I hope you’ll allow me Nieman Lab director’s privilege to write something brief about the demise of a newspaper dear to my heart. Yesterday, the final edition of The Rayne Independent came off the presses. The Independent was a weekly newspaper in my hometown of Rayne, Louisiana (home of the Frog Festival!), a small town of about 8,000 people in the middle of Cajun country.
As someone who spends a lot of time thinking about the future of newspapers, I was always keenly aware of how unusual Rayne was in one respect — it has, for the past 45 years and despite its small size, had two dueling weekly newspapers. Both were dominated by strong women: The Acadian Tribune by Myrta Fair Craig and The Independent by Jo Cart. Craig was publisher of the Acadian Tribune for an astonishing 70 years, from 1924 to 1994. Miss Jo, as she was known, didn’t get along too well with Myrta, so she started the Independent in 1967.
We were an Independent household growing up, despite the fact that by most any objective judgment, the Acadian Tribune was the better paper — more pages, bigger staff, better layout. But we read the Independent because Jo was a local force of nature and because the Acadian Tribune had become part of a chain back in 1963, Louisiana State Newspapers. (Hence the name “Independent,” started four years later.) For decades, Jo wrote a front-page column called From the Streets of Rayne that was sort of in the Herb Caen mode — an item-by-item recounting of who’d been in town that week, what people were talking about at City Hall, how good the shrimp poboy Jo had at Gabe’s was on Monday, and so on. The rest of the paper was pretty much just photos of kids who won awards at Rayne High and the attendees at the volunteer firemen’s ball, but From the Streets was the key read of the week in town.
Jo Cart died two years ago, but there was a succession plan in place — her son Tommy would take over. But Tommy died unexpectedly less than a month later, and since then the paper’s been in a sort of limbo, now owned by family members who no longer lived in town and didn’t have as much interest in running a newspaper.
In the front page announcement in the last edition, Scott Cart (Tommy’s son) wrote:
Two newspapers battled competitively for all of these years. There may not be another community of 10,000 people in our country that has published two weekly newspapers for 45 years. Our community of Rayne has done that. We have our advertisers to thank. Our local businesses felt it important to advertise their business and help to publish the news of the community. We had very loyal advertisers. We sincerely thank all of our businesses that made the success of this newspaper possible.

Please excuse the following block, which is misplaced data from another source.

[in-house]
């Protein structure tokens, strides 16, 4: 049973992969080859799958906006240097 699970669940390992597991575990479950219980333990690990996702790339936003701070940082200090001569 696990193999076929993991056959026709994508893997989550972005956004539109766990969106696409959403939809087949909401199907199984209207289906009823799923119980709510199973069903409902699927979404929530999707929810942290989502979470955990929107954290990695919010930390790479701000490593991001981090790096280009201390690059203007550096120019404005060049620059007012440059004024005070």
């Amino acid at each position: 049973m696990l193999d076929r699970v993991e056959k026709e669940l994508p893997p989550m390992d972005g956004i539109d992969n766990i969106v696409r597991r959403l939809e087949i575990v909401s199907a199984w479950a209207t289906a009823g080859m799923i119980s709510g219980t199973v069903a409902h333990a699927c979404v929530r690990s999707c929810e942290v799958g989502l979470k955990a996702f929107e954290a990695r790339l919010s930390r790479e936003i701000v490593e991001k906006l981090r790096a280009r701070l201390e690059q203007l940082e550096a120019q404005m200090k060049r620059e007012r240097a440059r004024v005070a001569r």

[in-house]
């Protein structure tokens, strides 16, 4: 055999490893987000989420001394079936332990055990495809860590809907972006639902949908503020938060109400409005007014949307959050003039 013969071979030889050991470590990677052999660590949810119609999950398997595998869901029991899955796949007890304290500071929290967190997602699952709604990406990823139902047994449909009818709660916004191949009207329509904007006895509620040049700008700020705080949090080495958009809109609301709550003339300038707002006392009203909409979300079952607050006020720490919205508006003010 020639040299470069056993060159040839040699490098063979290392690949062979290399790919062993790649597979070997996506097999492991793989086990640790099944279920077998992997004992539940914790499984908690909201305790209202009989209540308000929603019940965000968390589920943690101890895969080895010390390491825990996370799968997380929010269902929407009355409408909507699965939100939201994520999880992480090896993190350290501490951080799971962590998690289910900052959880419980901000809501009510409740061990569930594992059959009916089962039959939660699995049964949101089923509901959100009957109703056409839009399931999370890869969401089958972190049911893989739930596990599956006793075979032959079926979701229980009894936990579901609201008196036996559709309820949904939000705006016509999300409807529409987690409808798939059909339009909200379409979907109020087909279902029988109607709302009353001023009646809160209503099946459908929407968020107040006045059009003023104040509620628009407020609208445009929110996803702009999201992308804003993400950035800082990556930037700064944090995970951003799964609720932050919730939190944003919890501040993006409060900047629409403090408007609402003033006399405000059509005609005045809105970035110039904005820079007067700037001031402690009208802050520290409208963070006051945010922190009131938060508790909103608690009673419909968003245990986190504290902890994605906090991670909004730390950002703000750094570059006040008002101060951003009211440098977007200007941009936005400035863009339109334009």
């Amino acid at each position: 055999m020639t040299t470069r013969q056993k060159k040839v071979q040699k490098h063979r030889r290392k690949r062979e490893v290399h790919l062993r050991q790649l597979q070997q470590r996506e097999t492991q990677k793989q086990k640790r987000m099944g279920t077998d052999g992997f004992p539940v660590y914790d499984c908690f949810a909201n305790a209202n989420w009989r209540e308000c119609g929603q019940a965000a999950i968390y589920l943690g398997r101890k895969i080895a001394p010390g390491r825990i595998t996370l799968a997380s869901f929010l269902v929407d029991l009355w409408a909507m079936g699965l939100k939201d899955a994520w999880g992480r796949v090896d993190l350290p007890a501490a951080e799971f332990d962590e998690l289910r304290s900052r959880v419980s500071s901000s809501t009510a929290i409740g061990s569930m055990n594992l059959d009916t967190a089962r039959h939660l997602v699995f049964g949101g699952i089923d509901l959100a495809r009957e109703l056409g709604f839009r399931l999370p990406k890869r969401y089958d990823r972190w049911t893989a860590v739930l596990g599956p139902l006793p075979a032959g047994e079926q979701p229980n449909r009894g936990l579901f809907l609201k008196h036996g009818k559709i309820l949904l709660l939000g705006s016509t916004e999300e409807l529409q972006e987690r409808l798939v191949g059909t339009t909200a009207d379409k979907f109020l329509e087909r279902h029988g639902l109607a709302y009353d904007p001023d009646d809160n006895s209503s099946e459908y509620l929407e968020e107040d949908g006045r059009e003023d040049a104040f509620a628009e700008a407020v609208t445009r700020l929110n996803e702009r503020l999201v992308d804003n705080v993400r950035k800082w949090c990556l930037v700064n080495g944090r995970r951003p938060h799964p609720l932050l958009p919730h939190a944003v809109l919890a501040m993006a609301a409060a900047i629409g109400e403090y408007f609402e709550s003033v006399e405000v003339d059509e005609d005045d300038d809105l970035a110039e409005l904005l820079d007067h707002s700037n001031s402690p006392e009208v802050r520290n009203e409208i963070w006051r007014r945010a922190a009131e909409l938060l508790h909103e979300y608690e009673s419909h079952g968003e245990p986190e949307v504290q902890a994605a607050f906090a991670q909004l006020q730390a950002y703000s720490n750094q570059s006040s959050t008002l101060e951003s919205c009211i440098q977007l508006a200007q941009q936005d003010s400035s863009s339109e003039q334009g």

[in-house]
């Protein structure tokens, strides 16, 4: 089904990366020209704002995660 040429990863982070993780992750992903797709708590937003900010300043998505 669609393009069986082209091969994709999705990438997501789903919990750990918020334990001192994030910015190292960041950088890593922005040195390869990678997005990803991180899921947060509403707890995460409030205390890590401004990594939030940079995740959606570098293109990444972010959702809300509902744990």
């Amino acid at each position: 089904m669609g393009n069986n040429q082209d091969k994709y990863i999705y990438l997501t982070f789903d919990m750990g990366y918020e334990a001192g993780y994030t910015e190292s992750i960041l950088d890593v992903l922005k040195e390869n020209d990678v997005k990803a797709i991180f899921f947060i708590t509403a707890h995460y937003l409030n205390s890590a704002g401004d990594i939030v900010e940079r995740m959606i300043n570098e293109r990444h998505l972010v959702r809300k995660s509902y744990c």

That’s right: I doubt any advertiser in the Independent was thinking about raw financial ROI. Rayne’s a small town; there aren’t many businesses, and the ones we do have everybody knows about. It was about being part of the community. In another piece, Becky Boudreaux — who’d been at the Independent since 1977 and was its primary non-Jo writer most of those years — wrote about Miss Jo:
She wanted to give Rayne a community newspaper. Whether it was the local child’s birthday party, the bridal and baby shower, the wedding announcement, the poster winner at the local elementary school, the top awards at the high school, and then on to our local citizens with their accomplishments in college and in their professional lives.
The Independent never won any Pulitzers. It didn’t have a website. To the extent anyone out of my hometown has ever heard of it, it’s probably because Jim Romenesko noticed a rather incredible copy-editing slipup a year ago. (The Independent may not have had a website, but it has a Deadspin tag.) And the Acadian Tribune remains, and will probably be a bit stronger without a competitor for subscriptions and advertisers. But Rayne’s unlikely to see a new hyperlocal startup or a foundation-supported nonprofit news outlet anytime soon. It’s up to the local newspaper to be the information source that glues the community together. And when the local newspaper goes, it’s unclear that anything will fill that void. Communities make newspapers, but newspapers also helped make communities. As William Allen White wrote in 1916:
Our papers, our little country papers, seem drab and miserably provincial to strangers; yet we who read them read in their lines the sweet, intimate story of life.
In a typical Nieman Lab story, this is the part where I’d try to draw out the lessons others might learn from the Independent’s demise. But for the moment, I’ll just say it’ll be missed.